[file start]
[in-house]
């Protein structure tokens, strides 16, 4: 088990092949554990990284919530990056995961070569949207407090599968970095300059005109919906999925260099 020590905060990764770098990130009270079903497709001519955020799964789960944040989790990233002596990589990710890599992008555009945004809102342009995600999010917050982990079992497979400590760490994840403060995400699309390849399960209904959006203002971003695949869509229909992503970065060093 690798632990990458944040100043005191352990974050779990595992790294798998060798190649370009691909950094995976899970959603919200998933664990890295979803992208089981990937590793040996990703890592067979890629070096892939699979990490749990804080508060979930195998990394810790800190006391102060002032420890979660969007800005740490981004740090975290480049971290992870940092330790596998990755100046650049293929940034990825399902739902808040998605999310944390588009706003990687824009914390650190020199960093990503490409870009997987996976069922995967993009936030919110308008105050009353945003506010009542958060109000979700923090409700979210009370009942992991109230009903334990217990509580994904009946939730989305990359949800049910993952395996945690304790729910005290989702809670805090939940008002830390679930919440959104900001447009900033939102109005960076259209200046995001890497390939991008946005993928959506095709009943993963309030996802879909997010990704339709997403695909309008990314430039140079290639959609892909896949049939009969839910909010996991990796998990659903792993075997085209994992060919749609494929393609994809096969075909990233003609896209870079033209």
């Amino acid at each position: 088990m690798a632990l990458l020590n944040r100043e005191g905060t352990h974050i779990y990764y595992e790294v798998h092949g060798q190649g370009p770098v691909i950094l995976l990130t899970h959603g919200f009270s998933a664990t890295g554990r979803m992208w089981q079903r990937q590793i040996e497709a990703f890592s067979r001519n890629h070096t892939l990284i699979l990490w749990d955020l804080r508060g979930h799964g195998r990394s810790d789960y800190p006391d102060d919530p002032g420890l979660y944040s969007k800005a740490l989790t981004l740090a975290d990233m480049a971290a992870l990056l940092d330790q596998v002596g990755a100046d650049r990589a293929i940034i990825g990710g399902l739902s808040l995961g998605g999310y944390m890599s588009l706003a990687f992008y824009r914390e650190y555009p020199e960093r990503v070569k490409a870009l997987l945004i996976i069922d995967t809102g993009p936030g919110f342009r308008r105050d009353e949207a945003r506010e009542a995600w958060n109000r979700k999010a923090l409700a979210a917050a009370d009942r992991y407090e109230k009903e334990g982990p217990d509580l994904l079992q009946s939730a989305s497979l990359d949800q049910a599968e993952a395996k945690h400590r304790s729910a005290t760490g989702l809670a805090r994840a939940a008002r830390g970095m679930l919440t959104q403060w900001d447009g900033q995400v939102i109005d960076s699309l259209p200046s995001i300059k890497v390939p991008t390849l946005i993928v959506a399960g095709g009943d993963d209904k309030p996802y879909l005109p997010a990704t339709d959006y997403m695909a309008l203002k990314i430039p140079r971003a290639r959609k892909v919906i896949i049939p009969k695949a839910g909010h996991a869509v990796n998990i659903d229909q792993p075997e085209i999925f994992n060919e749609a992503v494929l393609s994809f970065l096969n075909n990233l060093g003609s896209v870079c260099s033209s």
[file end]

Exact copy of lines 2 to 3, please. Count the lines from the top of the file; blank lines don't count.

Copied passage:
């Protein structure tokens, strides 16, 4: 088990092949554990990284919530990056995961070569949207407090599968970095300059005109919906999925260099 020590905060990764770098990130009270079903497709001519955020799964789960944040989790990233002596990589990710890599992008555009945004809102342009995600999010917050982990079992497979400590760490994840403060995400699309390849399960209904959006203002971003695949869509229909992503970065060093 690798632990990458944040100043005191352990974050779990595992790294798998060798190649370009691909950094995976899970959603919200998933664990890295979803992208089981990937590793040996990703890592067979890629070096892939699979990490749990804080508060979930195998990394810790800190006391102060002032420890979660969007800005740490981004740090975290480049971290992870940092330790596998990755100046650049293929940034990825399902739902808040998605999310944390588009706003990687824009914390650190020199960093990503490409870009997987996976069922995967993009936030919110308008105050009353945003506010009542958060109000979700923090409700979210009370009942992991109230009903334990217990509580994904009946939730989305990359949800049910993952395996945690304790729910005290989702809670805090939940008002830390679930919440959104900001447009900033939102109005960076259209200046995001890497390939991008946005993928959506095709009943993963309030996802879909997010990704339709997403695909309008990314430039140079290639959609892909896949049939009969839910909010996991990796998990659903792993075997085209994992060919749609494929393609994809096969075909990233003609896209870079033209």
């Amino acid at each position: 088990m690798a632990l990458l020590n944040r100043e005191g905060t352990h974050i779990y990764y595992e790294v798998h092949g060798q190649g370009p770098v691909i950094l995976l990130t899970h959603g919200f009270s998933a664990t890295g554990r979803m992208w089981q079903r990937q590793i040996e497709a990703f890592s067979r001519n890629h070096t892939l990284i699979l990490w749990d955020l804080r508060g979930h799964g195998r990394s810790d789960y800190p006391d102060d919530p002032g420890l979660y944040s969007k800005a740490l989790t981004l740090a975290d990233m480049a971290a992870l990056l940092d330790q596998v002596g990755a100046d650049r990589a293929i940034i990825g990710g399902l739902s808040l995961g998605g999310y944390m890599s588009l706003a990687f992008y824009r914390e650190y555009p020199e960093r990503v070569k490409a870009l997987l945004i996976i069922d995967t809102g993009p936030g919110f342009r308008r105050d009353e949207a945003r506010e009542a995600w958060n109000r979700k999010a923090l409700a979210a917050a009370d009942r992991y407090e109230k009903e334990g982990p217990d509580l994904l079992q009946s939730a989305s497979l990359d949800q049910a599968e993952a395996k945690h400590r304790s729910a005290t760490g989702l809670a805090r994840a939940a008002r830390g970095m679930l919440t959104q403060w900001d447009g900033q995400v939102i109005d960076s699309l259209p200046s995001i300059k890497v390939p991008t390849l946005i993928v959506a399960g095709g009943d993963d209904k309030p996802y879909l005109p997010a990704t339709d959006y997403m695909a309008l203002k990314i430039p140079r971003a290639r959609k892909v919906i896949i049939p009969k695949a839910g909010h996991a869509v990796n998990i659903d229909q792993p075997e085209i999925f994992n060919e749609a992503v494929l393609s994809f970065l096969n075909n990233l060093g003609s896209v870079c260099s033209s």